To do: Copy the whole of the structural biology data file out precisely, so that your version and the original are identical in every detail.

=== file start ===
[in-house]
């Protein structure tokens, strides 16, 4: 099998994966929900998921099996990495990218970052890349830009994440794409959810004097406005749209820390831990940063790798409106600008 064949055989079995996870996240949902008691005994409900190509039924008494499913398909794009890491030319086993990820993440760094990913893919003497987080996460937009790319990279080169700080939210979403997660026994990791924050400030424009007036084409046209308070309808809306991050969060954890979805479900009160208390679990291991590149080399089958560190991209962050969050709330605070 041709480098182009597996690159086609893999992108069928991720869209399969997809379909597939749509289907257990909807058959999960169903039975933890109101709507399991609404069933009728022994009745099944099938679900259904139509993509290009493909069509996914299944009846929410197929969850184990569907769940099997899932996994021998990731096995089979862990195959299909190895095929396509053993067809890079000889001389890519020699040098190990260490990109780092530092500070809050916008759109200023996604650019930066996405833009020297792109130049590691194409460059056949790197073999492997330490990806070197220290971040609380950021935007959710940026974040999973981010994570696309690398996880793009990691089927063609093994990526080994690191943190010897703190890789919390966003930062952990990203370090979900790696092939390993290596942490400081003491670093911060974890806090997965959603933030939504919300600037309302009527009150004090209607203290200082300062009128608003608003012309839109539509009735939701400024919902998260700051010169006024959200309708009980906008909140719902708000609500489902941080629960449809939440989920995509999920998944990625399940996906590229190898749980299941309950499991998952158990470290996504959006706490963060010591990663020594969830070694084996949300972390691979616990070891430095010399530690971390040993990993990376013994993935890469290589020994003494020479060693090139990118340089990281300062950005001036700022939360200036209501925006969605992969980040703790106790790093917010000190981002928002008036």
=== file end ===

[in-house]
């Protein structure tokens, strides 16, 4: 099998994966929900998921099996990495990218970052890349830009994440794409959810004097406005749209820390831990940063790798409106600008 064949055989079995996870996240949902008691005994409900190509039924008494499913398909794009890491030319086993990820993440760094990913893919003497987080996460937009790319990279080169700080939210979403997660026994990791924050400030424009007036084409046209308070309808809306991050969060954890979805479900009160208390679990291991590149080399089958560190991209962050969050709330605070 041709480098182009597996690159086609893999992108069928991720869209399969997809379909597939749509289907257990909807058959999960169903039975933890109101709507399991609404069933009728022994009745099944099938679900259904139509993509290009493909069509996914299944009846929410197929969850184990569907769940099997899932996994021998990731096995089979862990195959299909190895095929396509053993067809890079000889001389890519020699040098190990260490990109780092530092500070809050916008759109200023996604650019930066996405833009020297792109130049590691194409460059056949790197073999492997330490990806070197220290971040609380950021935007959710940026974040999973981010994570696309690398996880793009990691089927063609093994990526080994690191943190010897703190890789919390966003930062952990990203370090979900790696092939390993290596942490400081003491670093911060974890806090997965959603933030939504919300600037309302009527009150004090209607203290200082300062009128608003608003012309839109539509009735939701400024919902998260700051010169006024959200309708009980906008909140719902708000609500489902941080629960449809939440989920995509999920998944990625399940996906590229190898749980299941309950499991998952158990470290996504959006706490963060010591990663020594969830070694084996949300972390691979616990070891430095010399530690971390040993990993990376013994993935890469290589020994003494020479060693090139990118340089990281300062950005001036700022939360200036209501925006969605992969980040703790106790790093917010000190981002928002008036």